Oxford-AstraZeneca suspension doesn't mean vaccine is unsafe: N.S. top doctor

·2 min read

HALIFAX — Recent advice from Canada's expert vaccine panel against using the Oxford-AstraZeneca vaccine on people under 55 doesn't mean those doses are unsafe, Nova Scotia's chief medical officer said Tuesday.

Dr. Robert Strang, however, said the province plans to wait for more information from the manufacturer to see if the benefits of using the AstraZeneca vaccine outweigh the risks.

"This change does not mean that the AstraZeneca vaccine isn't safe or isn't a good vaccine," Strang told reporters. "It means that we are seeing something rare in a certain subset of the population that we need to monitor and get more information about."

The National Advisory Committee on Immunization updated its stance on the vaccine Monday after rare cases of blood clots primarily in women under 55 were reported in Europe.

Strang said he understands the fear around the vaccine, but he expects the province will soon have more information to make more precise recommendations.

Residents aged 55 and over can still get the AstraZeneca vaccine in Nova Scotia, he said, adding that officials have been administering those doses to people aged 60 to 64. Nova Scotians in that age cohort should feel secure about the safety of that vaccine, Strang said, adding that residents with appointments to receive those doses should weigh their options: get the AstraZeneca vaccine now or wait longer to be vaccinated.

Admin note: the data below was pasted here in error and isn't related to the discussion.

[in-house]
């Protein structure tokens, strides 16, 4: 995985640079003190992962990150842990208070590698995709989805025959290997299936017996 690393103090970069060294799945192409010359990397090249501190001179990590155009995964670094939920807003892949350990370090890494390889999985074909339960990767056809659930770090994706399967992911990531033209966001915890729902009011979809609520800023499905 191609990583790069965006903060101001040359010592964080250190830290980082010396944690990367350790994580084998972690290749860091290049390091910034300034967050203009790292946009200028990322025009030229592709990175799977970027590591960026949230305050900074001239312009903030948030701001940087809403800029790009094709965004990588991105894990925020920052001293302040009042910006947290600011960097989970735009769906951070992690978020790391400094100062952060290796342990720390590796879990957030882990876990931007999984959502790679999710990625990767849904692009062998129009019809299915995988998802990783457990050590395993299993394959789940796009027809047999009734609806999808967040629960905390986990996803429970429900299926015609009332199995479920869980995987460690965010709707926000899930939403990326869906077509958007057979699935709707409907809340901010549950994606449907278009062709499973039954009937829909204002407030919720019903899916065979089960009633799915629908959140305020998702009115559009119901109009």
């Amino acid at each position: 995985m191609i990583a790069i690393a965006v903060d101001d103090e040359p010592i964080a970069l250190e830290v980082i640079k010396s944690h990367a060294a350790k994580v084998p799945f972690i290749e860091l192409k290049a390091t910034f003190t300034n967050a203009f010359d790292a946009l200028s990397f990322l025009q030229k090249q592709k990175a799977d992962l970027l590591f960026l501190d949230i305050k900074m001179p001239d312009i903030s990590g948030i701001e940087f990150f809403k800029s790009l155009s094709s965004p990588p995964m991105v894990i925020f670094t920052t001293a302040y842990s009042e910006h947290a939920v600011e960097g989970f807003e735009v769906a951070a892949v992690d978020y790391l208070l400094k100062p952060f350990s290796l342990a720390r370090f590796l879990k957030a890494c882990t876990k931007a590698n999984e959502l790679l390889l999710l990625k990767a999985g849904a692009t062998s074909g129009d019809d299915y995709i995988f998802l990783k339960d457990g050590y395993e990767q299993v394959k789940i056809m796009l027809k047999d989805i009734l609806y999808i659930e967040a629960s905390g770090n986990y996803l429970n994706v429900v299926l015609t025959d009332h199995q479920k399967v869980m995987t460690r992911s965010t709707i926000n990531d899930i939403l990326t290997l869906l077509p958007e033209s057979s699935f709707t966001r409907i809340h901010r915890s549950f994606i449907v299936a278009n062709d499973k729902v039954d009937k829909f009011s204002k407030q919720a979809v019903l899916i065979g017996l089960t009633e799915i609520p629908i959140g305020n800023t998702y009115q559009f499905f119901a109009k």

"You have to make a choice about how urgently you feel you want to be protected against COVID," he said. "If you have … the choice to get AstraZeneca very soon, or waiting a few weeks and getting the Pfizer or Moderna vaccines."

People who have received a dose of the AstraZeneca vaccine in the last 20 days and who receive it going forward should monitor for symptoms such as shortness of breath, leg swelling, persistent headaches and blurry vision, Strang said.

Officials may have to delay the vaccine rollout if evidence indicates the AstraZeneca vaccine isn’t safe, he added.

This report by The Canadian Press was first published March 30, 2021.

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This story was produced with the financial assistance of the Facebook and Canadian Press News Fellowship.

Danielle Edwards, The Canadian Press